Portability: I’ve been able to carry it around with me in several different formats. When I want to pack extra on self-supported runs, I simply portion it out into ziplock bags and carry them in my Ultraspire Quantum waist belt. It’s really easy to empty the powder into my empty water bottle and fill it up at a water fountain around town. I’ve also simply brought along the entire bag and left it in my car so I can circle back at various points, very much like you would do with a drop bag during a race. I plan to drop empty water bottles with the Tailwind already in them as well, which should make for a quick transition. Tailwind even sells individual pouches for ultimate portability!

Ease of Mixing: What can I say? It takes minimal effort and dissolves quickly and completely. You’ll never have a gritty aftertaste or see it settle at the bottom of your bottle. Cleaning your bottle out is as simple as if you were only using water.

Digestion: This was the biggest test for me. How would it sit in my stomach? My sugar intake overall is now so low that I can barely stomach the taste of sports drinks because they are so sweet. Tailwind has such a light taste that it’s more like drinking water with a hint of berry to make things interesting in your mouth. I’ve used it exclusively for up to 6 hours thus far, and am happy to report that I have not once had any GI issues! I feel full, hydrated, and energized, and my calorie consumption seems to be more consistent as well. It’s easy to forget to eat at times, but you are always drinking.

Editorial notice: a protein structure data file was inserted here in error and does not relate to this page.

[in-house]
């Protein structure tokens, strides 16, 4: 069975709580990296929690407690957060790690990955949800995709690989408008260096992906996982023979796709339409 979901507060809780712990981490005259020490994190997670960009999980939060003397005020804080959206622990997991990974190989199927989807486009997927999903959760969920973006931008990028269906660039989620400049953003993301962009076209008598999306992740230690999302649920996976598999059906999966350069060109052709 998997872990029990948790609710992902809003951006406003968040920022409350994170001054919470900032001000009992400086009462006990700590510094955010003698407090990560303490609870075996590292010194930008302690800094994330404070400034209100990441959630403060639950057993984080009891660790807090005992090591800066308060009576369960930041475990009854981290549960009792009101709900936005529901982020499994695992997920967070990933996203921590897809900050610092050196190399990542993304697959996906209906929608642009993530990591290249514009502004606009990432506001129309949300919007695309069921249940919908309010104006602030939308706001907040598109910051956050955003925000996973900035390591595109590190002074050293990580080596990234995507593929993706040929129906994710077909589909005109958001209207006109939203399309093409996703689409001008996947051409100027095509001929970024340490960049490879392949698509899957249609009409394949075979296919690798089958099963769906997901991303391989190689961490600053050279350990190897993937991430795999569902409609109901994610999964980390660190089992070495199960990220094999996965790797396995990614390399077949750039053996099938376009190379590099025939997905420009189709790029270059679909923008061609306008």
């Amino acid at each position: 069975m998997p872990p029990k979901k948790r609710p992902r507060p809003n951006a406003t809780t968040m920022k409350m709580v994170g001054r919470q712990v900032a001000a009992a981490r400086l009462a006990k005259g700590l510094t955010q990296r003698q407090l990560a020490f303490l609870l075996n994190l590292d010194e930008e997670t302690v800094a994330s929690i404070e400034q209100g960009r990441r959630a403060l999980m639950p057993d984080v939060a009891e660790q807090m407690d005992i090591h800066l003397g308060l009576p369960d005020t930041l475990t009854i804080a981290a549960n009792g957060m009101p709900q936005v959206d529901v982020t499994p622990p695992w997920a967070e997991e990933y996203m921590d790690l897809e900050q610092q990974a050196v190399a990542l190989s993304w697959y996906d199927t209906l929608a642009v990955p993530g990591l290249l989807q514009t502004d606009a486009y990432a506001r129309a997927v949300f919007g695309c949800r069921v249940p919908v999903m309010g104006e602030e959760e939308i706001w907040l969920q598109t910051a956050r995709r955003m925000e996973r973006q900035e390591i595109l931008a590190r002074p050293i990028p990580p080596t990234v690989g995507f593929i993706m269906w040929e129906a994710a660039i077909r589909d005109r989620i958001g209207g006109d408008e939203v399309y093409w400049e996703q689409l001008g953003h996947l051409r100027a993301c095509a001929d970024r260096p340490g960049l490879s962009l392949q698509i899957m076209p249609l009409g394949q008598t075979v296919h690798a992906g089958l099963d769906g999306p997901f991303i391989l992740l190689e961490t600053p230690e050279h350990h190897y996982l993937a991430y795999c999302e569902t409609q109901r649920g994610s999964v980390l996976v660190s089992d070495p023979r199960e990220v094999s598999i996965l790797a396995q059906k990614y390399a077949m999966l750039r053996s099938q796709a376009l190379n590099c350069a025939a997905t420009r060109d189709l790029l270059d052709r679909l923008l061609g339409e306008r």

nutrition information

nutrition information

Of note is the decision by Tailwind not to include protein in their mix. They reviewed quite a bit of research, and determined that most of it indicates no benefit to a carb + protein mix, and that furthermore, protein can hinder the absorption of carbohydrates, as well as being hard to digest. They now offer a version with caffeine, which I haven’t tried yet but will probably give a chance as well. The cost per serving comes out to be less than you would spend on other solid nutritional products as well, so you will end up saving money in the long run, which is always nice! Tailwind is also naturally Gluten Free, which makes the epicurean happy. Overall, I’ve been completely won over but how well Tailwind works for me. I’ll be putting it to the ultimate test during the Mark Twain 100 in a few weeks as well, so stay tuned. We’ll see if it’s still keeping my hunger at bay after 16 hours on the trail 🙂

On Reconnecting with the Run: North Shore Adventures

“What’s true for us as individual humans is true for the civilization we create:
a sprint culture, seeking ever greater speed and power in all things cannot endure.”

– Ed Ayres, The Longest Race